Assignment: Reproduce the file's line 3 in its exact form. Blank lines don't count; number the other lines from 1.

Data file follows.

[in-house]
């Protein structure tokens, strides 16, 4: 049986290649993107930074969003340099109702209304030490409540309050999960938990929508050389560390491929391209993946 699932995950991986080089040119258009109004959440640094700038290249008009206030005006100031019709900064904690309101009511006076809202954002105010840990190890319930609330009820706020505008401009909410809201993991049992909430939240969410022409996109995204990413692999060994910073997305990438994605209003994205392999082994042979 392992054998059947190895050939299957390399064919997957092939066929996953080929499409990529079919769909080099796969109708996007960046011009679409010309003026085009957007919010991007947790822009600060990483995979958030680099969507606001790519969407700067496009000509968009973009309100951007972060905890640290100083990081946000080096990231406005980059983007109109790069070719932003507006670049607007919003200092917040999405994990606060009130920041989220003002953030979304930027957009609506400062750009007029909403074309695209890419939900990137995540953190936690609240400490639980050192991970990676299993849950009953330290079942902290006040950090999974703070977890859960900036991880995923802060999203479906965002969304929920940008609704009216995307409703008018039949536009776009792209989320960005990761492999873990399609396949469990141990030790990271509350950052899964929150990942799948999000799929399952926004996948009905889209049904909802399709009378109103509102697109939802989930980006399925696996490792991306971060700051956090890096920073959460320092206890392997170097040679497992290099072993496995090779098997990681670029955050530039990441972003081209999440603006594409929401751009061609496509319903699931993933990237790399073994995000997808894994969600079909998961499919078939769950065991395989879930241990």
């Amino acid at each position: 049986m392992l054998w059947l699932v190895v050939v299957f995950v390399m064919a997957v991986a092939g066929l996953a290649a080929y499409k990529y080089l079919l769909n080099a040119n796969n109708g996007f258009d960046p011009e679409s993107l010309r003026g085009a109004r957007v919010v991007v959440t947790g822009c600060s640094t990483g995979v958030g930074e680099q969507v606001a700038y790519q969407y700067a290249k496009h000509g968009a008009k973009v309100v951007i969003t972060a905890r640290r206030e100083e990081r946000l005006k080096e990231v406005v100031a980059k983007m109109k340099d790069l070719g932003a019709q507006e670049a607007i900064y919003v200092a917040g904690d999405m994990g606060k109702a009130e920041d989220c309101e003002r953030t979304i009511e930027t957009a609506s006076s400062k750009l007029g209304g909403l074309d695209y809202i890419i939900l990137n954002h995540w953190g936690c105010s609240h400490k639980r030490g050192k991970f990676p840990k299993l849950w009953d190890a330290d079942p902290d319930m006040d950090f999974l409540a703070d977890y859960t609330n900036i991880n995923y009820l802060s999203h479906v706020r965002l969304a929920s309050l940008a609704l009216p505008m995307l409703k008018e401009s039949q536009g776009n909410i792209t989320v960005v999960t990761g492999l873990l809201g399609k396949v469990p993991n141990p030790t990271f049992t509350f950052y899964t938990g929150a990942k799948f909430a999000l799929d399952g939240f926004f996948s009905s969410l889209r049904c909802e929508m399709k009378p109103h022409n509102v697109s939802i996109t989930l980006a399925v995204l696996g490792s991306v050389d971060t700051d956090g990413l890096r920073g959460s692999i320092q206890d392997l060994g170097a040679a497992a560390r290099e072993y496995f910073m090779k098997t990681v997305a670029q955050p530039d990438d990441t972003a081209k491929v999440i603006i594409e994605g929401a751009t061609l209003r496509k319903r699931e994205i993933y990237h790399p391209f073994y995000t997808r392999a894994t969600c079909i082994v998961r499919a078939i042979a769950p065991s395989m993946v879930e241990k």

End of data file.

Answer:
């Amino acid at each position: 049986m392992l054998w059947l699932v190895v050939v299957f995950v390399m064919a997957v991986a092939g066929l996953a290649a080929y499409k990529y080089l079919l769909n080099a040119n796969n109708g996007f258009d960046p011009e679409s993107l010309r003026g085009a109004r957007v919010v991007v959440t947790g822009c600060s640094t990483g995979v958030g930074e680099q969507v606001a700038y790519q969407y700067a290249k496009h000509g968009a008009k973009v309100v951007i969003t972060a905890r640290r206030e100083e990081r946000l005006k080096e990231v406005v100031a980059k983007m109109k340099d790069l070719g932003a019709q507006e670049a607007i900064y919003v200092a917040g904690d999405m994990g606060k109702a009130e920041d989220c309101e003002r953030t979304i009511e930027t957009a609506s006076s400062k750009l007029g209304g909403l074309d695209y809202i890419i939900l990137n954002h995540w953190g936690c105010s609240h400490k639980r030490g050192k991970f990676p840990k299993l849950w009953d190890a330290d079942p902290d319930m006040d950090f999974l409540a703070d977890y859960t609330n900036i991880n995923y009820l802060s999203h479906v706020r965002l969304a929920s309050l940008a609704l009216p505008m995307l409703k008018e401009s039949q536009g776009n909410i792209t989320v960005v999960t990761g492999l873990l809201g399609k396949v469990p993991n141990p030790t990271f049992t509350f950052y899964t938990g929150a990942k799948f909430a999000l799929d399952g939240f926004f996948s009905s969410l889209r049904c909802e929508m399709k009378p109103h022409n509102v697109s939802i996109t989930l980006a399925v995204l696996g490792s991306v050389d971060t700051d956090g990413l890096r920073g959460s692999i320092q206890d392997l060994g170097a040679a497992a560390r290099e072993y496995f910073m090779k098997t990681v997305a670029q955050p530039d990438d990441t972003a081209k491929v999440i603006i594409e994605g929401a751009t061609l209003r496509k319903r699931e994205i993933y990237h790399p391209f073994y995000t997808r392999a894994t969600c079909i082994v998961r499919a078939i042979a769950p065991s395989m993946v879930e241990k």